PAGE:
The Council of the European Union is preparing for a new round of sanctions against Syria. These will likely go into effect this Friday or Monday next week. There has been speculations and demands for further sanctions against the Syrian oil industry – mainly to stop European companies such as Shell, Total and ENI from continuing to extract oil and gas, explore and offer technical assistance. But this is not likely to happen.
The Council took its time to get around to sanctions against import of oil and other petrolium products from Syria. When they finally got found a solution it was only after giving in to the Italian demands. Contracts signed with Syria before the 2nd September would be honored until 15 November. The fact that the Council did not take any decision on export of gasoline, technical assistance and extraction of oil are other concessions. To enact such measure – the European oil companies active in Syria argues – would only open up where they sued to be to Russian and Chinese companies.
So, what kind of sanctions are the Council of the European Union likely to enact? First more members of the Syrian regime will be added to the sanction list. This is only to be expected. The only questions is if the rest of the members of the Syrian cabinet will be added or if there will be a selection of, for exemple, the Minister of Foreign Affairs Walid al-Moallem, the Minister of Justice Tayseer Qala Awad and Bouthaina Shabaan – Presidents Assad political and media advisor. One individual that can be certain of sanctions is the new Minister of Defence – Dawood Rajiha.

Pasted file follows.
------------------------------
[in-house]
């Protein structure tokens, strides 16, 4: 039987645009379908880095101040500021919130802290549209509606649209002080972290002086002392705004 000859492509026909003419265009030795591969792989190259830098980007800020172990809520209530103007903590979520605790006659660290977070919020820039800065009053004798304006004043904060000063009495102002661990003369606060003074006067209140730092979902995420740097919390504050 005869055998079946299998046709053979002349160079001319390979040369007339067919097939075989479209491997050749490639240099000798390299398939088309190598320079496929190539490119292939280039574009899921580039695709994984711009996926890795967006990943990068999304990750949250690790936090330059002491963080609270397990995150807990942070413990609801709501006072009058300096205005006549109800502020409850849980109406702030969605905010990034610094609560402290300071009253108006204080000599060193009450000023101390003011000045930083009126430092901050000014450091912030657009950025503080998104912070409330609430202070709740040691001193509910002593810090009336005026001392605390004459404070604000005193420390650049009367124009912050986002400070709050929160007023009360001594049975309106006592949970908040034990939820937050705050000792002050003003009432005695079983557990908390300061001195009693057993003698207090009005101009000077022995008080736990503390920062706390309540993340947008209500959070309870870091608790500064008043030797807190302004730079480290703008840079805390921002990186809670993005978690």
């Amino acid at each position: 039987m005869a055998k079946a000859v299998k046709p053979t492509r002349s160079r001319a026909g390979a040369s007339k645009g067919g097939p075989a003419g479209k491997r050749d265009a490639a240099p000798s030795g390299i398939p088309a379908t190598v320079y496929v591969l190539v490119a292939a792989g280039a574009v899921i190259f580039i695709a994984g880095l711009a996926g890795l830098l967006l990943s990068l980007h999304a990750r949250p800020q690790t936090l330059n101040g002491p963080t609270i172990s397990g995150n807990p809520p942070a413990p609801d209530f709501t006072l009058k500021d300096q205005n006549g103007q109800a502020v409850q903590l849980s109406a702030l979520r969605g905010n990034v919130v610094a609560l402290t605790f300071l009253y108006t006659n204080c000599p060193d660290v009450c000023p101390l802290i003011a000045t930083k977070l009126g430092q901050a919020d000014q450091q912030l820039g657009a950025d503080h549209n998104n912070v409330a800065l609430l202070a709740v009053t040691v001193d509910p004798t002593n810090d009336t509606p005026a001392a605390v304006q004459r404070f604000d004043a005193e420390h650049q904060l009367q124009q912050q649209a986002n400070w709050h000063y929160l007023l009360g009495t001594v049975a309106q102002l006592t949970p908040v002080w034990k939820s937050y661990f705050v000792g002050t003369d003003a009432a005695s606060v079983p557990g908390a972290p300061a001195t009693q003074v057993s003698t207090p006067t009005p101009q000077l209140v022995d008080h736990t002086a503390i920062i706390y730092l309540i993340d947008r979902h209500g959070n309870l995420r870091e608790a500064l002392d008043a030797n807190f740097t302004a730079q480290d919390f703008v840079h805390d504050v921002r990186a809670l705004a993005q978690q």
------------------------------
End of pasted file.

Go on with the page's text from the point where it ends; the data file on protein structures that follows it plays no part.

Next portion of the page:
Secondly the Council will target other Syrian businessmen that are percived as supporting the regime. People such as the President of the Damascus Chamber of Commerce Mohamad Ghassan Al Qallaa and the President of the Aleppo Chamber of Commerce Hasan Zedo. Other notable businessmen that might be in the crosshair of the Council are the newly appointed chairman of Cham Holding Diala Al Haj Aref, Saeb Nahas the chairman of Nahas Enterprise Group and Dr. Abdul Rahman Attar President of Attar Group. Given Dr Attars position as President of the Syrian Red Crescent and title of Honorary Consul of Portugal there might be an inclination to conclude that he is protected from the Council. I would not be so sure about that.
EU might also be looking into adding Syrian banks and telecom companies – Syriatel and MTN – on the sanctions list. As for telecom there are telltale signs that Syriatel, controlled by Rami Makhlouf, has been directly involved in aiding Syrian Security in their quest to quash the protests. The Council might also want to prohibit export of certain products to Syria. Either because the products can be used to supress protests (telecom products comes mind) or because the Council wants to but an extra pressure on certain Syrian businessmen.